In that dome, an underground network of tunnels enabled one single cast of animals and actors to make their way from one play to another. What these tunnels look like and what happened inside, would always remain a secret to the spectators.
The longest journey in the world is the one between Brooklyn and Manhattan. The closer we get to the center of gravity, the more the wagon fills up and the louder and more desperate the pleas for help.
“Dear everyone. Dear fellow human beings. My name is Jane Cully and I’m a single mother with two small children, raising them on my own. I would like to work. Sadly I can’t. For eight years, I was brutally beaten, locked up and tortured by my ex-husband. I needed surgery eight times, the ones standing or sitting close to me can see the scars on my legs. I can’t hide them. I never made enough money in my life to be able to afford health care, that’s why I am now turning to you…”
Jane Cully is approached by a woman in an elegant green winter coat. “Why hello Jane. How have you been? I haven’t seen you in a while.”
The beaten woman clings on to her act. “Good day to you too”, she hesitates with embarrassment, “I hope life is treating you well”, and when the doors open at the next stop, she ducks out. Jane is replaced on a whim. “I am hungry and I like to eat.”
The man is tall, fierce, young and big. Blue jacket and heavy boots. No one reacts.
“I am hungry and I like to eat.”
Still no reaction. Apparently he likes to eat.
“I am hungry and I like to eat”, his anger is building up now. A black girl in front of me fixes her gaze on her shoes. The Asian woman next to her firms her grip on her book. “I am hungry and I like to eat”, the young man now shouts. And again. Each time louder. “You miserable motherfuckers, I hope you burn in hell.” He steps out of the wagon and spits on our window. His saliva breaks on the shield behind a Bengali mother in meditation, her head the perfect middle of the spit web. The next instant a dwarf without legs passes by in a wheelchair, a large American flag sticking out of his backpack. He shakes the pennies in his paper cup like lepers in Europe must have clacked.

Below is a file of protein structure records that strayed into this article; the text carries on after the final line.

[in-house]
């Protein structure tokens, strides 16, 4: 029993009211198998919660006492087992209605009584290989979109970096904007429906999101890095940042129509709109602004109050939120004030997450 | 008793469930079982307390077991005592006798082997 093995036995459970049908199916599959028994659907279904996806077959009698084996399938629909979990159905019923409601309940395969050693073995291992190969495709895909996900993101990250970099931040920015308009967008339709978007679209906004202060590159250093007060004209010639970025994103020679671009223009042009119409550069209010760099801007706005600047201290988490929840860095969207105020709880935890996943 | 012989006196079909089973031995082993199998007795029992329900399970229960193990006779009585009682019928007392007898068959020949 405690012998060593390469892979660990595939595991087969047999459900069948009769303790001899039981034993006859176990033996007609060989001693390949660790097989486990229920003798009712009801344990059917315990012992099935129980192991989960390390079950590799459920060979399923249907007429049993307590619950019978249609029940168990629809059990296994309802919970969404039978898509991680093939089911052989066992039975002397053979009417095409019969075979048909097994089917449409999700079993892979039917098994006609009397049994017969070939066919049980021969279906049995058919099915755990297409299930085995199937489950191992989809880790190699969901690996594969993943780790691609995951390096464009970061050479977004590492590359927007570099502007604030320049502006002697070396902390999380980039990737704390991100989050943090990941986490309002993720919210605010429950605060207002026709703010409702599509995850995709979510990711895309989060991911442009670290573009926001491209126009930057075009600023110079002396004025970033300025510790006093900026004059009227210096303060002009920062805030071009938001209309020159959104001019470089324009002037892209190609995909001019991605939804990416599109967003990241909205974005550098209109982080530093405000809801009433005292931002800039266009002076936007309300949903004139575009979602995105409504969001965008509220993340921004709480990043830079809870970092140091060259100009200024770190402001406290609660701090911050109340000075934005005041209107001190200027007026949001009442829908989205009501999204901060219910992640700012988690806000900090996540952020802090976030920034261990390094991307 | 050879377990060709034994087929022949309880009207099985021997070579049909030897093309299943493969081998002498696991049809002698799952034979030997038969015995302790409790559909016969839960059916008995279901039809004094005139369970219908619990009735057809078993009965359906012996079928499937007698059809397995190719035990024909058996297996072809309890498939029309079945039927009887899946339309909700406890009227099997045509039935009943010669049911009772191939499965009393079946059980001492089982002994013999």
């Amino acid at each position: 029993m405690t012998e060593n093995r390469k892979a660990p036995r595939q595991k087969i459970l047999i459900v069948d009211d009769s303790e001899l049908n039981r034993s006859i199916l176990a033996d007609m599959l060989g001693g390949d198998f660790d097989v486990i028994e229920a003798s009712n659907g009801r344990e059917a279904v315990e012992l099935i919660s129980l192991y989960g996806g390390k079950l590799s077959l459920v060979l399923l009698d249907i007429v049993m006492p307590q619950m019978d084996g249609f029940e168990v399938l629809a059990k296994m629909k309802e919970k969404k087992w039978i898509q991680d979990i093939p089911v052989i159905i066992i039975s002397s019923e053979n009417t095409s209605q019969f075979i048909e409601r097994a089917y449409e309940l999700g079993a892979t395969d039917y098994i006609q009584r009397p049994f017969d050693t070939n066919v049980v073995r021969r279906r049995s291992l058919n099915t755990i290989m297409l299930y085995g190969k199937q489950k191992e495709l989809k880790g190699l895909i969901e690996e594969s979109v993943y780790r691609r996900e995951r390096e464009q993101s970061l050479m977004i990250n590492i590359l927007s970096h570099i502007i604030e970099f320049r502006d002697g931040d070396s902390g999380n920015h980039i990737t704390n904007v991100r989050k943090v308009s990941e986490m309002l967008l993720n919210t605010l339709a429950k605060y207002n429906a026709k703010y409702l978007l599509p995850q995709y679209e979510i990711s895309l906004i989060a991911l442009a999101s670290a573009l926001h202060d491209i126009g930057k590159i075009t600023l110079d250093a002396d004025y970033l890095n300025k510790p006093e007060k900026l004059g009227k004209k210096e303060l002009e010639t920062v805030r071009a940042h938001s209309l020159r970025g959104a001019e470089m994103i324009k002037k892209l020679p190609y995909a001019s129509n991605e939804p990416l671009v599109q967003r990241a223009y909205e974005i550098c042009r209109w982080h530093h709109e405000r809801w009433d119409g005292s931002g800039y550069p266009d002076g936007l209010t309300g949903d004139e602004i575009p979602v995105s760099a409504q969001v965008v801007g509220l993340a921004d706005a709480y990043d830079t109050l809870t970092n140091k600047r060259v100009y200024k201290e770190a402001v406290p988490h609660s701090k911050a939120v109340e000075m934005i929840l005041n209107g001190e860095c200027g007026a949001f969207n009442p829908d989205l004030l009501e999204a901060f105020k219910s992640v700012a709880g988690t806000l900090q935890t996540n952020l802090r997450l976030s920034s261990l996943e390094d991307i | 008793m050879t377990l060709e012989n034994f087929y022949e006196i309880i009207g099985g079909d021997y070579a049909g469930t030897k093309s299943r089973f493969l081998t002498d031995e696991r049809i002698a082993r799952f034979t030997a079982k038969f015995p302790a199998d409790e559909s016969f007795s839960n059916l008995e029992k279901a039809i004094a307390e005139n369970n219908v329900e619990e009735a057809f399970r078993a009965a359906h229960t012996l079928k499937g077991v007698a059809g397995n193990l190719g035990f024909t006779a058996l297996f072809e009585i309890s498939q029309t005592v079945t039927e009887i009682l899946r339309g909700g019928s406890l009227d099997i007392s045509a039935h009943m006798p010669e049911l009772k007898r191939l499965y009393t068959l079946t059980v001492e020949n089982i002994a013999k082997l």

Doors open for me on 125th. I run passed the bearded lady singing spirituals and walk through the shadows of the blackest housing projects in Harlem. Of course there is no more food for me at Saint Mary’s and when asked why the delay I can’t come up with an answer. The volunteers of the homeless shelter have a new arrival to the city of dreams. An unnerving sight. Baffling.
“This is one. Look. One.”
“Hi hi hi.”
“Can you say that, one? This is two.”
“Please, can you say three?”
The man hails from West Africa. He doesn’t know any English. He reacts to the volunteers’ efforts with some intermittent giggles between heavy texting. Or is that a game he’s playing? I try to help but to no avail. He doesn’t even have the decency to feign interest.
I am hungry on my way back. I promise myself never to watch porn again. I also decide to relinquish on my idea of a photo reportage on the life of ants and grass in Manhattan. It might turn out too insignificant. I should start writing soon. But right there, in the tunnels, underneath the stage of liberty, I am torn out of my quiet contemplations by a shocking event.
To be continued…